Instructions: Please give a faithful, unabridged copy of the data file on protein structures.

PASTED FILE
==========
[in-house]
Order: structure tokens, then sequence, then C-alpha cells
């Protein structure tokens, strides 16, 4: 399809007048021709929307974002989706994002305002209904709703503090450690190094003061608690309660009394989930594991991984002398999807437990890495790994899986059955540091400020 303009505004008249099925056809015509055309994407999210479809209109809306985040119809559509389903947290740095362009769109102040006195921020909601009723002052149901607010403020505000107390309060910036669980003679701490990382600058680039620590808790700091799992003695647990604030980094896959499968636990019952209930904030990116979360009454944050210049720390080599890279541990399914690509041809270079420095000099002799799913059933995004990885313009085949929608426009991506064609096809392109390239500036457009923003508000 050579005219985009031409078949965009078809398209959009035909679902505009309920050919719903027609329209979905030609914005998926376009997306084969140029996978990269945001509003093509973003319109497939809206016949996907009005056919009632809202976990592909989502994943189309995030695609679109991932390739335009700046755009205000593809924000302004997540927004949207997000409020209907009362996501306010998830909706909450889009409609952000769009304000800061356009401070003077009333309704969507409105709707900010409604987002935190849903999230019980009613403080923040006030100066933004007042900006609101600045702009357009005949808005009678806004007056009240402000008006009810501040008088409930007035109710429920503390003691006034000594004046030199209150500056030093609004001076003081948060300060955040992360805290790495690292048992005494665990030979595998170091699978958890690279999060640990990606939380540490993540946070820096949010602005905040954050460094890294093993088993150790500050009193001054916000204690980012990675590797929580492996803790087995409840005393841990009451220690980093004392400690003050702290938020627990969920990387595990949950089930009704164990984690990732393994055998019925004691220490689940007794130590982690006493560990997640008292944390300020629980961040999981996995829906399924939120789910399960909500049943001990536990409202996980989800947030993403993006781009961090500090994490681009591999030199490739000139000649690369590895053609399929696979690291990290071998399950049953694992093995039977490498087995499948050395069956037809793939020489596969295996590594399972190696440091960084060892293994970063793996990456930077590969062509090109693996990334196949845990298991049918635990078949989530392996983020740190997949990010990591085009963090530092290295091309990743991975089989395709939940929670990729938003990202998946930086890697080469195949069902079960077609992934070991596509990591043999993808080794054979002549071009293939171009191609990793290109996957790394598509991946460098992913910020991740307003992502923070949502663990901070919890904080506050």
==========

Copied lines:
[in-house]
Order: structure tokens, then sequence, then C-alpha cells
């Protein structure tokens, strides 16, 4: 399809007048021709929307974002989706994002305002209904709703503090450690190094003061608690309660009394989930594991991984002398999807437990890495790994899986059955540091400020 303009505004008249099925056809015509055309994407999210479809209109809306985040119809559509389903947290740095362009769109102040006195921020909601009723002052149901607010403020505000107390309060910036669980003679701490990382600058680039620590808790700091799992003695647990604030980094896959499968636990019952209930904030990116979360009454944050210049720390080599890279541990399914690509041809270079420095000099002799799913059933995004990885313009085949929608426009991506064609096809392109390239500036457009923003508000 050579005219985009031409078949965009078809398209959009035909679902505009309920050919719903027609329209979905030609914005998926376009997306084969140029996978990269945001509003093509973003319109497939809206016949996907009005056919009632809202976990592909989502994943189309995030695609679109991932390739335009700046755009205000593809924000302004997540927004949207997000409020209907009362996501306010998830909706909450889009409609952000769009304000800061356009401070003077009333309704969507409105709707900010409604987002935190849903999230019980009613403080923040006030100066933004007042900006609101600045702009357009005949808005009678806004007056009240402000008006009810501040008088409930007035109710429920503390003691006034000594004046030199209150500056030093609004001076003081948060300060955040992360805290790495690292048992005494665990030979595998170091699978958890690279999060640990990606939380540490993540946070820096949010602005905040954050460094890294093993088993150790500050009193001054916000204690980012990675590797929580492996803790087995409840005393841990009451220690980093004392400690003050702290938020627990969920990387595990949950089930009704164990984690990732393994055998019925004691220490689940007794130590982690006493560990997640008292944390300020629980961040999981996995829906399924939120789910399960909500049943001990536990409202996980989800947030993403993006781009961090500090994490681009591999030199490739000139000649690369590895053609399929696979690291990290071998399950049953694992093995039977490498087995499948050395069956037809793939020489596969295996590594399972190696440091960084060892293994970063793996990456930077590969062509090109693996990334196949845990298991049918635990078949989530392996983020740190997949990010990591085009963090530092290295091309990743991975089989395709939940929670990729938003990202998946930086890697080469195949069902079960077609992934070991596509990591043999993808080794054979002549071009293939171009191609990793290109996957790394598509991946460098992913910020991740307003992502923070949502663990901070919890904080506050």